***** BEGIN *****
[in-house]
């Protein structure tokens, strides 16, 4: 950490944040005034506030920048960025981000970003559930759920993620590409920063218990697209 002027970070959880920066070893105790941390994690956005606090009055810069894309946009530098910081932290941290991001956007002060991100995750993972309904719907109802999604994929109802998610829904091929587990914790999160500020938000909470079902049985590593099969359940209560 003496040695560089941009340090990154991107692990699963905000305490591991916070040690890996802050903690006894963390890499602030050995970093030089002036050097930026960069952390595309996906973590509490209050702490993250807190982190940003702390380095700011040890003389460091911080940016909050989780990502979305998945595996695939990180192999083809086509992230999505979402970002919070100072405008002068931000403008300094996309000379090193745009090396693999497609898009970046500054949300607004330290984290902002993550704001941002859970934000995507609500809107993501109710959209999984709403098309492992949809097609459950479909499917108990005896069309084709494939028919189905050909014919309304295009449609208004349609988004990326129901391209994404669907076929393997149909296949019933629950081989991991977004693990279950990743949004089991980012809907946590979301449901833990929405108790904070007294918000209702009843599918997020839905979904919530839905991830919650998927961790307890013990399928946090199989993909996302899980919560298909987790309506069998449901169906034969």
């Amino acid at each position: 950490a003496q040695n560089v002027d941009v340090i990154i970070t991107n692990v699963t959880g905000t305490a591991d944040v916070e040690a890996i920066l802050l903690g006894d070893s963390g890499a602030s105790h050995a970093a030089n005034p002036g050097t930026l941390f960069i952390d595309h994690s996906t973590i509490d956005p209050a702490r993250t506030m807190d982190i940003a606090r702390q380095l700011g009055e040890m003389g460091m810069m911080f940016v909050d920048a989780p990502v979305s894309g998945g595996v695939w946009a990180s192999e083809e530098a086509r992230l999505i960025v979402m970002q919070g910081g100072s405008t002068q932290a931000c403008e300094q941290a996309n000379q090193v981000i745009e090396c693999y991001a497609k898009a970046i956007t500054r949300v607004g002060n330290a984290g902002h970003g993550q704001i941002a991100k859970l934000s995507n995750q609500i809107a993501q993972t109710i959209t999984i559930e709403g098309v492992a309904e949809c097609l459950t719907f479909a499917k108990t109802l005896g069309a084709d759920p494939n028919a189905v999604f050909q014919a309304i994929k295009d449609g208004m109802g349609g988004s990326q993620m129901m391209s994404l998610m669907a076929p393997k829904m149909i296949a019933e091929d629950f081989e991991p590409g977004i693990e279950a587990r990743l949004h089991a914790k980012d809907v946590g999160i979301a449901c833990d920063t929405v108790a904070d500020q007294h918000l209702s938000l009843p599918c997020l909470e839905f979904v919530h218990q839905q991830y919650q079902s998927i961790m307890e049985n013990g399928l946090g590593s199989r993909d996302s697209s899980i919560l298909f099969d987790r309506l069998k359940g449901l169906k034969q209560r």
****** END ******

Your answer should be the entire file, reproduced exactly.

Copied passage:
[in-house]
């Protein structure tokens, strides 16, 4: 950490944040005034506030920048960025981000970003559930759920993620590409920063218990697209 002027970070959880920066070893105790941390994690956005606090009055810069894309946009530098910081932290941290991001956007002060991100995750993972309904719907109802999604994929109802998610829904091929587990914790999160500020938000909470079902049985590593099969359940209560 003496040695560089941009340090990154991107692990699963905000305490591991916070040690890996802050903690006894963390890499602030050995970093030089002036050097930026960069952390595309996906973590509490209050702490993250807190982190940003702390380095700011040890003389460091911080940016909050989780990502979305998945595996695939990180192999083809086509992230999505979402970002919070100072405008002068931000403008300094996309000379090193745009090396693999497609898009970046500054949300607004330290984290902002993550704001941002859970934000995507609500809107993501109710959209999984709403098309492992949809097609459950479909499917108990005896069309084709494939028919189905050909014919309304295009449609208004349609988004990326129901391209994404669907076929393997149909296949019933629950081989991991977004693990279950990743949004089991980012809907946590979301449901833990929405108790904070007294918000209702009843599918997020839905979904919530839905991830919650998927961790307890013990399928946090199989993909996302899980919560298909987790309506069998449901169906034969």
């Amino acid at each position: 950490a003496q040695n560089v002027d941009v340090i990154i970070t991107n692990v699963t959880g905000t305490a591991d944040v916070e040690a890996i920066l802050l903690g006894d070893s963390g890499a602030s105790h050995a970093a030089n005034p002036g050097t930026l941390f960069i952390d595309h994690s996906t973590i509490d956005p209050a702490r993250t506030m807190d982190i940003a606090r702390q380095l700011g009055e040890m003389g460091m810069m911080f940016v909050d920048a989780p990502v979305s894309g998945g595996v695939w946009a990180s192999e083809e530098a086509r992230l999505i960025v979402m970002q919070g910081g100072s405008t002068q932290a931000c403008e300094q941290a996309n000379q090193v981000i745009e090396c693999y991001a497609k898009a970046i956007t500054r949300v607004g002060n330290a984290g902002h970003g993550q704001i941002a991100k859970l934000s995507n995750q609500i809107a993501q993972t109710i959209t999984i559930e709403g098309v492992a309904e949809c097609l459950t719907f479909a499917k108990t109802l005896g069309a084709d759920p494939n028919a189905v999604f050909q014919a309304i994929k295009d449609g208004m109802g349609g988004s990326q993620m129901m391209s994404l998610m669907a076929p393997k829904m149909i296949a019933e091929d629950f081989e991991p590409g977004i693990e279950a587990r990743l949004h089991a914790k980012d809907v946590g999160i979301a449901c833990d920063t929405v108790a904070d500020q007294h918000l209702s938000l009843p599918c997020l909470e839905f979904v919530h218990q839905q991830y919650q079902s998927i961790m307890e049985n013990g399928l946090g590593s199989r993909d996302s697209s899980i919560l298909f099969d987790r309506l069998k359940g449901l169906k034969q209560r």